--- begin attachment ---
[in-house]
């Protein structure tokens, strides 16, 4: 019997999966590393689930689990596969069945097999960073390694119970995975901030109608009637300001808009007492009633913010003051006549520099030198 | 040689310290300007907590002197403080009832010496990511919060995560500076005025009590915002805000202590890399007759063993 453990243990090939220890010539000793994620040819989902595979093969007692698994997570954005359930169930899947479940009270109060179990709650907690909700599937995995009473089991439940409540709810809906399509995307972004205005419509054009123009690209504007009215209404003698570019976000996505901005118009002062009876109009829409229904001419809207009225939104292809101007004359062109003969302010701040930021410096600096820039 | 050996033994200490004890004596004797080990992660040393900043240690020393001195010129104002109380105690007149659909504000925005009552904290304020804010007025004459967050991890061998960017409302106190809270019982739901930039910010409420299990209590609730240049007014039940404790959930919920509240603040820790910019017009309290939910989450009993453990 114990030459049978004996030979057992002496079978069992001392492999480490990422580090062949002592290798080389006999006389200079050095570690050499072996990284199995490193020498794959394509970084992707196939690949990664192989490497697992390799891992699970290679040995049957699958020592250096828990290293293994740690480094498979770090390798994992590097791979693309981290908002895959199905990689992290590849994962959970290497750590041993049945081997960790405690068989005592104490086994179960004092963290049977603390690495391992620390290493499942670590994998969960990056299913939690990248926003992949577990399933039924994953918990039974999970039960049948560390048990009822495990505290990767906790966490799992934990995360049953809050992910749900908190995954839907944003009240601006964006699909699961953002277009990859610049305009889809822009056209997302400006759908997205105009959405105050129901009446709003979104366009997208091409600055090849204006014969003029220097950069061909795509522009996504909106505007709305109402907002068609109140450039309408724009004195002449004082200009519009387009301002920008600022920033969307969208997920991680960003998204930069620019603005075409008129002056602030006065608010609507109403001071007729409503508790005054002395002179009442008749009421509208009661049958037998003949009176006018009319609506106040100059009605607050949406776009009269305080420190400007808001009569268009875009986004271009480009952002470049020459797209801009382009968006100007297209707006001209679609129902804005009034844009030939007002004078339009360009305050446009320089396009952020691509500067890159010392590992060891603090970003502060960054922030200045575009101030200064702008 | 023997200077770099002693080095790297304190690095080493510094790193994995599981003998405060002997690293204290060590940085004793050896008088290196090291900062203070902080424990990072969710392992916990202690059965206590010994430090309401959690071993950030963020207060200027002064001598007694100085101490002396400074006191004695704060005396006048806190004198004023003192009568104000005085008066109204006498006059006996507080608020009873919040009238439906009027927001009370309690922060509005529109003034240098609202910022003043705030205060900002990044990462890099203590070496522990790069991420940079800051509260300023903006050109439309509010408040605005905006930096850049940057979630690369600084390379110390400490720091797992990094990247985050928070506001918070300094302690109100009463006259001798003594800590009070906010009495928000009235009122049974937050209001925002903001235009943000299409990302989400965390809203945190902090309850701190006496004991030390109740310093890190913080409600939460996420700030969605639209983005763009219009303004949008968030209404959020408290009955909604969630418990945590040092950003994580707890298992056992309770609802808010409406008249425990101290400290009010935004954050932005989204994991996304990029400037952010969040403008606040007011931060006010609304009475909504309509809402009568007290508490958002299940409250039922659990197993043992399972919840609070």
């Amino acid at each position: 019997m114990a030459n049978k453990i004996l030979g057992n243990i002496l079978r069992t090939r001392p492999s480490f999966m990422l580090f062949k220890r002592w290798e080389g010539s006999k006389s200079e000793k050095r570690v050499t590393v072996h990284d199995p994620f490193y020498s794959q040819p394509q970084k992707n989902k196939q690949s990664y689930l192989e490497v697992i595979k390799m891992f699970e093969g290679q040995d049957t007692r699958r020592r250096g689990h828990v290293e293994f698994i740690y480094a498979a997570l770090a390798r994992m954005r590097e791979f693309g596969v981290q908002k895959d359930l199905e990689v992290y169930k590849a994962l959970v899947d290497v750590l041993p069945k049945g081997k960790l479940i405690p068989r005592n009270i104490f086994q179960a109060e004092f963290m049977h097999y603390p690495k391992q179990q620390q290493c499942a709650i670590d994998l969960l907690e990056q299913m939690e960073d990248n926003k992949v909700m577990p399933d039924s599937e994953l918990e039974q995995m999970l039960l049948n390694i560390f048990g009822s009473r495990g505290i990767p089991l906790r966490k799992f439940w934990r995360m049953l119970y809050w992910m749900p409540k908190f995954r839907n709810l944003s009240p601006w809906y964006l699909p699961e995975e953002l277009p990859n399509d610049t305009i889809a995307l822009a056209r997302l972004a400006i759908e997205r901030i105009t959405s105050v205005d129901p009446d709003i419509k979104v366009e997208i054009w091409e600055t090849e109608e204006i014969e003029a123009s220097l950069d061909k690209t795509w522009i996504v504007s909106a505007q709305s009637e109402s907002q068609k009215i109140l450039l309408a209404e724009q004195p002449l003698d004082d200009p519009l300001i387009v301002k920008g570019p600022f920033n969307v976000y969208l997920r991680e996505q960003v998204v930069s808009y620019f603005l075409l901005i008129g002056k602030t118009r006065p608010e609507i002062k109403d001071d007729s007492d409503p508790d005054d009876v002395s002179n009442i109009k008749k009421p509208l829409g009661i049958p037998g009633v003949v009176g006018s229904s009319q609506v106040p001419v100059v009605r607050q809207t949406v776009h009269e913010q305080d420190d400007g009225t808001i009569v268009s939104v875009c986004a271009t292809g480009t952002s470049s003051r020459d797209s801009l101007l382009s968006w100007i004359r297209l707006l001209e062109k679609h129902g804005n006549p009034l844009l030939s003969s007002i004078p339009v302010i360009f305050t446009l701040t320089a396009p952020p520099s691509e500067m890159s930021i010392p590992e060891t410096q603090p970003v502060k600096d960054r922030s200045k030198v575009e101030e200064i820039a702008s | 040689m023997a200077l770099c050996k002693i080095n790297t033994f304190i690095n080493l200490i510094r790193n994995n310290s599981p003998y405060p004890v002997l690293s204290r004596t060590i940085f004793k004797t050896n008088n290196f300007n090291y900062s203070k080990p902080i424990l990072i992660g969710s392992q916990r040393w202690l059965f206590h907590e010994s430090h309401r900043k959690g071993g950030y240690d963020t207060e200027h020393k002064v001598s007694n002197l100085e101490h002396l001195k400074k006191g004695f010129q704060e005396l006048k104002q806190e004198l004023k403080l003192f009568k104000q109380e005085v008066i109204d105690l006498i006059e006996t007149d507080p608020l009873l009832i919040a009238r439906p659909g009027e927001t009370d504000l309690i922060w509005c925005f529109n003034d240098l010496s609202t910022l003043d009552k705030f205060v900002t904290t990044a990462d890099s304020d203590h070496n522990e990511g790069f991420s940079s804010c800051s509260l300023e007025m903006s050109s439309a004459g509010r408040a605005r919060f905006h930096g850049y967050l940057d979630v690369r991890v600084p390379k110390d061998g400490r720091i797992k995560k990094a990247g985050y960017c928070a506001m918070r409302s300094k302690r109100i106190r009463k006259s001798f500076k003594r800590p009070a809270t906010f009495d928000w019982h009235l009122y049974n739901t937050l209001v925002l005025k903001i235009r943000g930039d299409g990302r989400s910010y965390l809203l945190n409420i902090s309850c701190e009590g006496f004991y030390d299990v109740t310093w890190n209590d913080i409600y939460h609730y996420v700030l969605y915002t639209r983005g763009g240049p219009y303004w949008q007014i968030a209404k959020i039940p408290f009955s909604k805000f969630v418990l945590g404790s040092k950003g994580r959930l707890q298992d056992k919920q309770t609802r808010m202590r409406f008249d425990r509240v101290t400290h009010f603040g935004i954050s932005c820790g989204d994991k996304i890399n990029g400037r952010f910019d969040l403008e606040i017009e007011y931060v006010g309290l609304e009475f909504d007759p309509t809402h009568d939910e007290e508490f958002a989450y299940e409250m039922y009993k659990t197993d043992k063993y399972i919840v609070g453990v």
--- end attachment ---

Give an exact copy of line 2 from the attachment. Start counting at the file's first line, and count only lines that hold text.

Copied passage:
């Protein structure tokens, strides 16, 4: 019997999966590393689930689990596969069945097999960073390694119970995975901030109608009637300001808009007492009633913010003051006549520099030198 | 040689310290300007907590002197403080009832010496990511919060995560500076005025009590915002805000202590890399007759063993 453990243990090939220890010539000793994620040819989902595979093969007692698994997570954005359930169930899947479940009270109060179990709650907690909700599937995995009473089991439940409540709810809906399509995307972004205005419509054009123009690209504007009215209404003698570019976000996505901005118009002062009876109009829409229904001419809207009225939104292809101007004359062109003969302010701040930021410096600096820039 | 050996033994200490004890004596004797080990992660040393900043240690020393001195010129104002109380105690007149659909504000925005009552904290304020804010007025004459967050991890061998960017409302106190809270019982739901930039910010409420299990209590609730240049007014039940404790959930919920509240603040820790910019017009309290939910989450009993453990 114990030459049978004996030979057992002496079978069992001392492999480490990422580090062949002592290798080389006999006389200079050095570690050499072996990284199995490193020498794959394509970084992707196939690949990664192989490497697992390799891992699970290679040995049957699958020592250096828990290293293994740690480094498979770090390798994992590097791979693309981290908002895959199905990689992290590849994962959970290497750590041993049945081997960790405690068989005592104490086994179960004092963290049977603390690495391992620390290493499942670590994998969960990056299913939690990248926003992949577990399933039924994953918990039974999970039960049948560390048990009822495990505290990767906790966490799992934990995360049953809050992910749900908190995954839907944003009240601006964006699909699961953002277009990859610049305009889809822009056209997302400006759908997205105009959405105050129901009446709003979104366009997208091409600055090849204006014969003029220097950069061909795509522009996504909106505007709305109402907002068609109140450039309408724009004195002449004082200009519009387009301002920008600022920033969307969208997920991680960003998204930069620019603005075409008129002056602030006065608010609507109403001071007729409503508790005054002395002179009442008749009421509208009661049958037998003949009176006018009319609506106040100059009605607050949406776009009269305080420190400007808001009569268009875009986004271009480009952002470049020459797209801009382009968006100007297209707006001209679609129902804005009034844009030939007002004078339009360009305050446009320089396009952020691509500067890159010392590992060891603090970003502060960054922030200045575009101030200064702008 | 023997200077770099002693080095790297304190690095080493510094790193994995599981003998405060002997690293204290060590940085004793050896008088290196090291900062203070902080424990990072969710392992916990202690059965206590010994430090309401959690071993950030963020207060200027002064001598007694100085101490002396400074006191004695704060005396006048806190004198004023003192009568104000005085008066109204006498006059006996507080608020009873919040009238439906009027927001009370309690922060509005529109003034240098609202910022003043705030205060900002990044990462890099203590070496522990790069991420940079800051509260300023903006050109439309509010408040605005905006930096850049940057979630690369600084390379110390400490720091797992990094990247985050928070506001918070300094302690109100009463006259001798003594800590009070906010009495928000009235009122049974937050209001925002903001235009943000299409990302989400965390809203945190902090309850701190006496004991030390109740310093890190913080409600939460996420700030969605639209983005763009219009303004949008968030209404959020408290009955909604969630418990945590040092950003994580707890298992056992309770609802808010409406008249425990101290400290009010935004954050932005989204994991996304990029400037952010969040403008606040007011931060006010609304009475909504309509809402009568007290508490958002299940409250039922659990197993043992399972919840609070």